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Black Hellebore

Black Hellebore

Botanical Description & Habitat

Helleborus Niger

Family
Ranunculaceae

Common names
Christe Herbe
Christmas Rose
Melampode

Habitat
Indigenous to the forest of southern and central Europe.

Description
It is a poisonous perennial subshrub which can grow up to 50 cm high. The plant contains a black-brown rhizome, which is collected and dried in autumn.

The white flower is reddish on the outside with a greenish margin, and there are numerous yellow stamens. The seeds are ovate and black.

Medicinal Parts
Rhizome- dried with or without roots
Underground parts- fresh

Historical Properties And Uses

In folk medicine, Black Hellebore is used as a laxative for nausea, worm infestation, to regulate menstruation, as an abortifacient during pregnancy, treatment of head cold, and for acute nephritis.

Method Of Action

Black hellebore is attributed to possess the saponin effect, which irritates the mucous membranes. It also possesses cardioactive glycosides, mainly hellebrin, which result in digitalis like effects.

Drug Interactions & Precautions

Avoid using digoxin and other cardiac glycosides as the additive effect may increase toxicity.

Cardiac medication, potassium depleting diuretics and laxatives may increase risk of toxicity.

Safety Factors & Toxicity

Due to the saponin effect of the drug, poisoning may result in irritation of the mouth and throat, salivation, nausea, dizziness, diarrhea, shortness of breath, asphyxiation, and possible spasm. The dry powder derived from the plant can cause violent sneezing.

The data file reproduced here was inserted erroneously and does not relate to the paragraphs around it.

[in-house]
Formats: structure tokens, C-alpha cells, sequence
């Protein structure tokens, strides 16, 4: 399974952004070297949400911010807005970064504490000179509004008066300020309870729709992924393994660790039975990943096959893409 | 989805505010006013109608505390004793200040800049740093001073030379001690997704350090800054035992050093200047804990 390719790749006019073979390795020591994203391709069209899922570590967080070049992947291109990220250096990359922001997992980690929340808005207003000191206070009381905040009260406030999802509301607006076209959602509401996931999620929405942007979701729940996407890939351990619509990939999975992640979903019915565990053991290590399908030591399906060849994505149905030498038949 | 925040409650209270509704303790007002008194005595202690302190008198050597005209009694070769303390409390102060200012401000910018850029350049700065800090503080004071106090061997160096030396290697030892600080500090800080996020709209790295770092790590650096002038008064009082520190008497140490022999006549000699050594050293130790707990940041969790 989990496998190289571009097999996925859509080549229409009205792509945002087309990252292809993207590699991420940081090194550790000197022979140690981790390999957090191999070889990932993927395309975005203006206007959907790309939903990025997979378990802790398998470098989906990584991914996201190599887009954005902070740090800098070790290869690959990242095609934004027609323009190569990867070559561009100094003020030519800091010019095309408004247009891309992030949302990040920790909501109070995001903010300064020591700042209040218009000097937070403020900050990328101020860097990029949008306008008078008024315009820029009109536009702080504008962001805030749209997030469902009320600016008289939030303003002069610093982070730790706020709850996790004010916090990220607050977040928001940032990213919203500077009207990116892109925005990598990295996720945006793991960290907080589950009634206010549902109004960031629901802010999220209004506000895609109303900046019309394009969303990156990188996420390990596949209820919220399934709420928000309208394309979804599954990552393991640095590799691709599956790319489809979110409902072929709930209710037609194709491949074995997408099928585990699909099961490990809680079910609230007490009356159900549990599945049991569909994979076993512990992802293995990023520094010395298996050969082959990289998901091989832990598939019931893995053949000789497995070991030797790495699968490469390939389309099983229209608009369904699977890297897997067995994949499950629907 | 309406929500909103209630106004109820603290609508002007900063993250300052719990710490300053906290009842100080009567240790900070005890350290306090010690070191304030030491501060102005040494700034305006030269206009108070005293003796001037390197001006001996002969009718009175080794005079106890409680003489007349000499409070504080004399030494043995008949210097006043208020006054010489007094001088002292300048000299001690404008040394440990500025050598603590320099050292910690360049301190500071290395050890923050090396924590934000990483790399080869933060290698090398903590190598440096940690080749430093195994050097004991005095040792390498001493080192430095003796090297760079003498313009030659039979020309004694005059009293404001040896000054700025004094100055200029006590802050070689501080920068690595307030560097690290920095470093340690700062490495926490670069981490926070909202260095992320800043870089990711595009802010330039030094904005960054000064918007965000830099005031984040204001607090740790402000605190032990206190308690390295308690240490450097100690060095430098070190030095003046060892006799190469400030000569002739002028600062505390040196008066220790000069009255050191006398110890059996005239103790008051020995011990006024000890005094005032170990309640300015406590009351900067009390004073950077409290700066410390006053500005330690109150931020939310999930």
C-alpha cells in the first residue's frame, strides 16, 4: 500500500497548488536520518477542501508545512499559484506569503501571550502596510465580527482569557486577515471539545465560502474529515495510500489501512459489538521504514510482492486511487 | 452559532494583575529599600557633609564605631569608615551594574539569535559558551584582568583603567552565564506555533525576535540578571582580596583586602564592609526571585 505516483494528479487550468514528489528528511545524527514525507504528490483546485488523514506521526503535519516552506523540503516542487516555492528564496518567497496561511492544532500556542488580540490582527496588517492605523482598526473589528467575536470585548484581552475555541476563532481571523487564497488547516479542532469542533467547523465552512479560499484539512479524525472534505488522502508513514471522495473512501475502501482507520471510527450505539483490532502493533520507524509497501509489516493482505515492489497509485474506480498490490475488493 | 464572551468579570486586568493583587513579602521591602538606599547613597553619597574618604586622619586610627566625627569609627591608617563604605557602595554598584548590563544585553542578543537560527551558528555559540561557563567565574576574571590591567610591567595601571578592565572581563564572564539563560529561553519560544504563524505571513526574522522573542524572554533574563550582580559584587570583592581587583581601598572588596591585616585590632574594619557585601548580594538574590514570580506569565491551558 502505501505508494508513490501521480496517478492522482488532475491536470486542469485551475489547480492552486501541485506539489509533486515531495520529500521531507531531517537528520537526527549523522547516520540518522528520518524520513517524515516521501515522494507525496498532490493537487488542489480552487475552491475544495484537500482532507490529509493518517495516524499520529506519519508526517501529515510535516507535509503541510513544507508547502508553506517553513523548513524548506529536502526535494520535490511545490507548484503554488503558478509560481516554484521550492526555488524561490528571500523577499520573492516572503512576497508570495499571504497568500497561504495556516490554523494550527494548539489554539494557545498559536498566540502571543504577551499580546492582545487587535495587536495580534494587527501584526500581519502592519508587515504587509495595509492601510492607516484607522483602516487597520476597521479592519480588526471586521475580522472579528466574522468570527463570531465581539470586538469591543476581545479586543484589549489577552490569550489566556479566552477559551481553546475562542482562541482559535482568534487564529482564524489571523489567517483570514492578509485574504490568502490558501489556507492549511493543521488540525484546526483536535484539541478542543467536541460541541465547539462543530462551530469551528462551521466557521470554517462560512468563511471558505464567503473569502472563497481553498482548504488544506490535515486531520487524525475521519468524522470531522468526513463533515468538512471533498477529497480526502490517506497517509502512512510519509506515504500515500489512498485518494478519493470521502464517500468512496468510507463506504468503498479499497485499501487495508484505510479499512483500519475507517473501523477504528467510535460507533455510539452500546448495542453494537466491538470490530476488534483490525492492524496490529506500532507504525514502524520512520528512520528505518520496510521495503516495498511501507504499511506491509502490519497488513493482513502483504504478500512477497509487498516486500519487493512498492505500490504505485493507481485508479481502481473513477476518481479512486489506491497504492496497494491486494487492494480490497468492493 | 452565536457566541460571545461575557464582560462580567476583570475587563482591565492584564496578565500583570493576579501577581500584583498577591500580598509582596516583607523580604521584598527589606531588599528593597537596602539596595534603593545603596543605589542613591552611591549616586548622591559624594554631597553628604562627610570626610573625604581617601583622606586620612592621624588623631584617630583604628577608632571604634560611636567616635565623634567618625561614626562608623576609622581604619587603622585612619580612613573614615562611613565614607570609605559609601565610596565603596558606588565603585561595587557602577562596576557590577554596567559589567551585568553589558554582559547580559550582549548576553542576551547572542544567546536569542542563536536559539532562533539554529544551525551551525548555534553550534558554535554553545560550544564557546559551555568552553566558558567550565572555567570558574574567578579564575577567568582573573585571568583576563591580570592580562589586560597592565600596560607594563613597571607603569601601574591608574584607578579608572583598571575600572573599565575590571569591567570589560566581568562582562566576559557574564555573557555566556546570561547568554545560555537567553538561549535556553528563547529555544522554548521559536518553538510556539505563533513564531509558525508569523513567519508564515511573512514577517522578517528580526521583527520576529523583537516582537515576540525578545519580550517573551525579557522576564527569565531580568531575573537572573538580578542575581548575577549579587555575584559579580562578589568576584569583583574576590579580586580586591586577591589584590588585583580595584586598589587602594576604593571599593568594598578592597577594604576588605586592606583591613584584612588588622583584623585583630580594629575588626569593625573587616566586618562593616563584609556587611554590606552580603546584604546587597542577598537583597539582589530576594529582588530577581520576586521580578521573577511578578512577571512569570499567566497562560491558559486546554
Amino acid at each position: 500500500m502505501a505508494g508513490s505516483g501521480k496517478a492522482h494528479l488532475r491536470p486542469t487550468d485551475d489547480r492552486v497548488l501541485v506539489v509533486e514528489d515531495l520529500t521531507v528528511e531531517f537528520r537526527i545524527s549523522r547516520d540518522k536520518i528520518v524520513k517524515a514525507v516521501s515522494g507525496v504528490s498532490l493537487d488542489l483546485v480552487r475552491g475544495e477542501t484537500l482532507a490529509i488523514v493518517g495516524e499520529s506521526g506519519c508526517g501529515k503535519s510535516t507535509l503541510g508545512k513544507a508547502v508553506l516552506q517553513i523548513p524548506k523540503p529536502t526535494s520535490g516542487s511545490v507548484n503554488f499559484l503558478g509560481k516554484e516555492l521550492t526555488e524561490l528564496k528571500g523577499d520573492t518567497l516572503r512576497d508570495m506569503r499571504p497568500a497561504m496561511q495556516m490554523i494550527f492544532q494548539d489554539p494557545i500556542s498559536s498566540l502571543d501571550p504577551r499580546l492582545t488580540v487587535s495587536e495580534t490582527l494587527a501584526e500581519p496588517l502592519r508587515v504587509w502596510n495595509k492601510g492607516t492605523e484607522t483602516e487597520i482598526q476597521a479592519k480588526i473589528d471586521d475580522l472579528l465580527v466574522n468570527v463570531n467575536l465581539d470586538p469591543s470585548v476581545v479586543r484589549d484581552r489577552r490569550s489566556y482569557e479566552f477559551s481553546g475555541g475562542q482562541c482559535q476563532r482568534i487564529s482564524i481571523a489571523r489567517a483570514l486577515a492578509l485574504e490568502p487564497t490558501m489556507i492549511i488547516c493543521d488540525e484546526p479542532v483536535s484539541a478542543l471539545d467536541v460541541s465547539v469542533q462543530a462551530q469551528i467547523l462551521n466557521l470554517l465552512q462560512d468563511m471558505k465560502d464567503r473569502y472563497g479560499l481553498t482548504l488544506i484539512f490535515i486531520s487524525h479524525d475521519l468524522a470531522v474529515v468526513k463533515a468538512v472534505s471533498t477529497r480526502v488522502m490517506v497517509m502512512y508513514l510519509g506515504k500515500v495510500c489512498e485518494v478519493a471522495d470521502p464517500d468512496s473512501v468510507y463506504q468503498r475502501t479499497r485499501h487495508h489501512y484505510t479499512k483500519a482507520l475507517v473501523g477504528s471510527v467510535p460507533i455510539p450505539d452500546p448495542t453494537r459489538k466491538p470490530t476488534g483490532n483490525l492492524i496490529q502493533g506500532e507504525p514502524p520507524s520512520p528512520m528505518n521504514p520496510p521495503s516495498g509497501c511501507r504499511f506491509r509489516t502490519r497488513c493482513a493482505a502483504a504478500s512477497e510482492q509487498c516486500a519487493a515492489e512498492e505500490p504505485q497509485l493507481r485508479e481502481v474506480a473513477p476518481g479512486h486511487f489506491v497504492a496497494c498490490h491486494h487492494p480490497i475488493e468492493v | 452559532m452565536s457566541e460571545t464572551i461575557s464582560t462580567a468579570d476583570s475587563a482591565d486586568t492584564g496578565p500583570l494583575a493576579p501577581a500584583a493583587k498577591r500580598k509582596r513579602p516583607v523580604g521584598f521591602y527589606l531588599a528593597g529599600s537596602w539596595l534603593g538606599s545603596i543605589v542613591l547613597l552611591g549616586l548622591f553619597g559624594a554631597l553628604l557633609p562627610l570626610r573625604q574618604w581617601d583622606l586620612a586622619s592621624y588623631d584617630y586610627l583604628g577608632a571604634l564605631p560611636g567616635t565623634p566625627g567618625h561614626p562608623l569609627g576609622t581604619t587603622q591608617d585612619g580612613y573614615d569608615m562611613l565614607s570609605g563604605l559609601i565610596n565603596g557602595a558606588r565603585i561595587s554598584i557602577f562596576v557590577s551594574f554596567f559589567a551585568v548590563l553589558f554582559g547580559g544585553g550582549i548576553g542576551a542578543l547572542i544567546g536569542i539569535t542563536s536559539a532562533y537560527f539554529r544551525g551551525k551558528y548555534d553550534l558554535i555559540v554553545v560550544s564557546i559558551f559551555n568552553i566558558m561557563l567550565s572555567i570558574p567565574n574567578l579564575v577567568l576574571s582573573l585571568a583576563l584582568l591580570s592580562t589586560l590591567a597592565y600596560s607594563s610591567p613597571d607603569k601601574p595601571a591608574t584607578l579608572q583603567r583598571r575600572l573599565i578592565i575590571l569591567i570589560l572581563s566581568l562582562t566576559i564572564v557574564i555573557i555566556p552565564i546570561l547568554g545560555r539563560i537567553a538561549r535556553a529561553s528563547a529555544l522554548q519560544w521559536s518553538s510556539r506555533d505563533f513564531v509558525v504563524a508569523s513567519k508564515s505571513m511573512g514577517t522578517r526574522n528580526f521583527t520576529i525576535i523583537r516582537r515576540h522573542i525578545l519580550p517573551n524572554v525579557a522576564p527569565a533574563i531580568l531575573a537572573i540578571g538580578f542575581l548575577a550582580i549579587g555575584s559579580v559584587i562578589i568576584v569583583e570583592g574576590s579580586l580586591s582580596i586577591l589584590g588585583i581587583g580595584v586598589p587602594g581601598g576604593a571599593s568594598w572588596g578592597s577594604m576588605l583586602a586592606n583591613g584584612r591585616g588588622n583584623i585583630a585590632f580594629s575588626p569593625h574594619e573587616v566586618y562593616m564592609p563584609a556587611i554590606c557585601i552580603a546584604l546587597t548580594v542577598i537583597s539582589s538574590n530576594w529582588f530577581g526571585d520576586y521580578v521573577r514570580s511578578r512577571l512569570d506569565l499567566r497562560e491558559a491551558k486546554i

Due to the digitalis like effect, cardiac problems may result including cardiac arrhythmias, when large amounts are taken.

Preparation & Administration

Black hellebore is considered dangerous and should probably be avoided for self-treatment.

Note: This Herbal Preparation information is a summary of data from books and articles by various authors. It is not intended to replace the advice or attention of health care professionals.

References

Brinker, Francis Herb Contraindications and Drug Interactions, Eclectic Medical Publications, 1998.

Grieve, M. A Modern Herbal. Penguin Books Ltd, 1984

Gruenwald, J, Brendler, T & Jaenicke, C (Eds.): PDR for Herbal Medicines. Medical Economics, NJ. 1998

Newall CA, Anderson LA, Phillipson JD. Herbal Medicines: A Guide for Health-care Professionals. London: The Pharmaceutical Press, 1996

 


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